At times, it’s easy to feel as though the term ‘mental health’ is thrown around as a new-fangled buzzword. It seems to be at the forefront of conversations around wellbeing, and you may have noticed employers taking an increased interest in the mental wellbeing of their employees. But far from being a new trend or phase, emphasis on mental wellbeing is here to stay – and that’s a very good thing.
What is mental health?
Mental health is what it says on the tin – it refers to the health of your mind and your emotional wellbeing. It is closely tied to physical health, but is often treated as an entirely separate entity. Every person alive has mental health, just as they also have physical health. However, problems arise when a person’s mental health declines and they become mentally unwell – this is often referred to as having “mental health issues”, or “mental health problems”. Some of the most common mental health problems include depression, anxiety, and stress.
Some people will never experience mental ill health. Some may go through one or two periods of mental ill health throughout their life, often triggered by upsetting events such as bereavement, family issues or health difficulties. For others, mental ill health is an ongoing, long-term problem caused by various factors and/or a chemical imbalance in the brain. In both cases, mental ill health affects how a person perceives the world and their life within it.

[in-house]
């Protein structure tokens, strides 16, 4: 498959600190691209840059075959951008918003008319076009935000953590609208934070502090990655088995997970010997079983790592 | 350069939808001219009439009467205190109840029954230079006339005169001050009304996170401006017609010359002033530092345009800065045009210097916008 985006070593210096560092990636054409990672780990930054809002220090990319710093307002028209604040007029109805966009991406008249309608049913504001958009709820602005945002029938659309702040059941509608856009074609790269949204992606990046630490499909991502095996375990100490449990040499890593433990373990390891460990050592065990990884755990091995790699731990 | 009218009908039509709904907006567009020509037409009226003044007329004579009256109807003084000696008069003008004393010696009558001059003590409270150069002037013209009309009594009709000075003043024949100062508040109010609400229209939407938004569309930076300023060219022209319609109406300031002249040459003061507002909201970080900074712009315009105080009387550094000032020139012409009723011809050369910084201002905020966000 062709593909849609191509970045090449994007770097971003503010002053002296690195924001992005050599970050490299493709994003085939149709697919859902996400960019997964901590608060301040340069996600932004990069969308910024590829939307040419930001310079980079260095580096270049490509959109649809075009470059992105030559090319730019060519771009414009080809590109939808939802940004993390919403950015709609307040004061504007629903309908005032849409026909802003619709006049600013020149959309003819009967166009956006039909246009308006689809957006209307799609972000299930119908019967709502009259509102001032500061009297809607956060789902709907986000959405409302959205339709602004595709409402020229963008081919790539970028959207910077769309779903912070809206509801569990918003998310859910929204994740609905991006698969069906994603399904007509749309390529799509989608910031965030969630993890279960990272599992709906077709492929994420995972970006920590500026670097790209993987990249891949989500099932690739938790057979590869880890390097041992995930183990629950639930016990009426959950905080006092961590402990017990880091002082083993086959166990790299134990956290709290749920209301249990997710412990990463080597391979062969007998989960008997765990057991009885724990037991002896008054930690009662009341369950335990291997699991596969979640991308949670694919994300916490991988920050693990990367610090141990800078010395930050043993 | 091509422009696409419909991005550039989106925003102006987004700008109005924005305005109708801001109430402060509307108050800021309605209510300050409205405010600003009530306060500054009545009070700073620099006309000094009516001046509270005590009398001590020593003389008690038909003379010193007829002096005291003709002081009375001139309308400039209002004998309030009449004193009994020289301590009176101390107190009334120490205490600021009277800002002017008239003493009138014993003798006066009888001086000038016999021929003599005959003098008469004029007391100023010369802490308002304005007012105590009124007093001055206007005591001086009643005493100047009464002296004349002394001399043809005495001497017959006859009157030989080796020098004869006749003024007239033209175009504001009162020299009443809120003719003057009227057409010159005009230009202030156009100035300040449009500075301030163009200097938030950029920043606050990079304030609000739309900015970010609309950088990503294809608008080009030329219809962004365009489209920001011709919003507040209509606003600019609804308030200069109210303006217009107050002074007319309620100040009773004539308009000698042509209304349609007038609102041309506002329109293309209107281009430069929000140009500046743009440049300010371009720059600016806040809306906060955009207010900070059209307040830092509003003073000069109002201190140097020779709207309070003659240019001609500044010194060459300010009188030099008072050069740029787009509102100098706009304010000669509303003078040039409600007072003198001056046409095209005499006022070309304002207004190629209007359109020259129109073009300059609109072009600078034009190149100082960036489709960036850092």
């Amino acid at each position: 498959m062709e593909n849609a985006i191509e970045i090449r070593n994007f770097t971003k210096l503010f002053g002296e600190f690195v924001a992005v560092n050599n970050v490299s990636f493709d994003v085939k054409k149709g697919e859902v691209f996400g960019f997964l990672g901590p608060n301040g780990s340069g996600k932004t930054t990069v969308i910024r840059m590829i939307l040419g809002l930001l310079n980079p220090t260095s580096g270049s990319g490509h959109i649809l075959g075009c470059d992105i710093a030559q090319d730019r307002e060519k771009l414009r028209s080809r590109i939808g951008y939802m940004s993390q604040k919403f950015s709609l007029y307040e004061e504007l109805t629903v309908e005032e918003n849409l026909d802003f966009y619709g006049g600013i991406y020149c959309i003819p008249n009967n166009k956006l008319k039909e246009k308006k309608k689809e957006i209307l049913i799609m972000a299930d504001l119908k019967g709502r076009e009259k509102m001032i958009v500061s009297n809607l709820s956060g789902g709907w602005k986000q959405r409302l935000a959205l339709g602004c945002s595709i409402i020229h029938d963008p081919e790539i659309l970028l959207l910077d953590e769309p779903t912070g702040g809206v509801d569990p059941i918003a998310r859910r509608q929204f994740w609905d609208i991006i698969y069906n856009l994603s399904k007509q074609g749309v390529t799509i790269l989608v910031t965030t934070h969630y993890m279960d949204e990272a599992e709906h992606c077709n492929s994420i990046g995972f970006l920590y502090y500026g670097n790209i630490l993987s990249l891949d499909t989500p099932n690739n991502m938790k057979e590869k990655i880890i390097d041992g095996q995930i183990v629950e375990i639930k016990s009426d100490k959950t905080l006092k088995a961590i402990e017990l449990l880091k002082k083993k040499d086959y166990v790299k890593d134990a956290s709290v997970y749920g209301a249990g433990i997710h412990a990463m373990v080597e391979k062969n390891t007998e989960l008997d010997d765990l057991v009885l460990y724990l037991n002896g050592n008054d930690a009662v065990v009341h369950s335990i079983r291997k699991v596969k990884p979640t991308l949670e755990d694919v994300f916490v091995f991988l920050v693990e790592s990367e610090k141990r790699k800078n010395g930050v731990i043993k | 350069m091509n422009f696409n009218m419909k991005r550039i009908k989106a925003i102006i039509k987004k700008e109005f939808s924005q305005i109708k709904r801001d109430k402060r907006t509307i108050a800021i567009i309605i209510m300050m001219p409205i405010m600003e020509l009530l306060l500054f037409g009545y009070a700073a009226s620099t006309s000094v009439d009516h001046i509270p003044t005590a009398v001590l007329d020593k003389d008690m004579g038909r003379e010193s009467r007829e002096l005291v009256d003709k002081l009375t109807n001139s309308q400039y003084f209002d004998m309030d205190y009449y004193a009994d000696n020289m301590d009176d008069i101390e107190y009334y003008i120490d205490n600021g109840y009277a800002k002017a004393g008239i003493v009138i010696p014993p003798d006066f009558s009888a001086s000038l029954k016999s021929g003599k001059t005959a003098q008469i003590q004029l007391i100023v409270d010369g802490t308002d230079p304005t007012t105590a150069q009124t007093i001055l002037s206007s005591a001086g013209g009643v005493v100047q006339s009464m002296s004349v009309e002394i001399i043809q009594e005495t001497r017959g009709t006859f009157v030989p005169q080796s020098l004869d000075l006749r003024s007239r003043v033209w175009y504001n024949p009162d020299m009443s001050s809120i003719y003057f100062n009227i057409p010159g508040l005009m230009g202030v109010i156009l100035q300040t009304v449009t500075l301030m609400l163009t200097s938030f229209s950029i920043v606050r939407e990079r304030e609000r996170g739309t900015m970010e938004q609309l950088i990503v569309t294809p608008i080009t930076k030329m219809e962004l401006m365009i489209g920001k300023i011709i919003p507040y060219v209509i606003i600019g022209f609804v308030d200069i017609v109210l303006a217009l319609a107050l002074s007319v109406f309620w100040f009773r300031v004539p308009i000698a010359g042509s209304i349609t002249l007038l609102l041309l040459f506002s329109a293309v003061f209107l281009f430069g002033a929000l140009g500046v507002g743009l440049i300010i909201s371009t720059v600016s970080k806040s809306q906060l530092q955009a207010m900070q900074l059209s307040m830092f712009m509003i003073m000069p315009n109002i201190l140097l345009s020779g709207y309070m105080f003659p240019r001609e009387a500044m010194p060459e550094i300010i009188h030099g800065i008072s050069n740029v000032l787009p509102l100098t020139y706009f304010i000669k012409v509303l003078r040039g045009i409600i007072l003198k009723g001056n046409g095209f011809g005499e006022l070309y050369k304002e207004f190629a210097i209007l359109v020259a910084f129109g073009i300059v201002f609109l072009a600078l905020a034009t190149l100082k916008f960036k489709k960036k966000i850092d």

Why are we talking about it now?
Speaking openly about mental health is a relatively new cultural development. For a long time, it was expected that people should just “get on with it” and soldier on through any feelings of deep sadness or hopelessness. In wartime, our parents and grandparents had more important things to worry about than feeling blue, and that mentality endured long after it was useful or appropriate.
Our current world is very different from the one that they knew, and even the one many of us knew growing up and in our early adulthood. We have never been so connected, or had access to so much information or news. Likewise, we have never felt such high expectations and pressure from all corners of society to be successful and busy in all areas of our lives.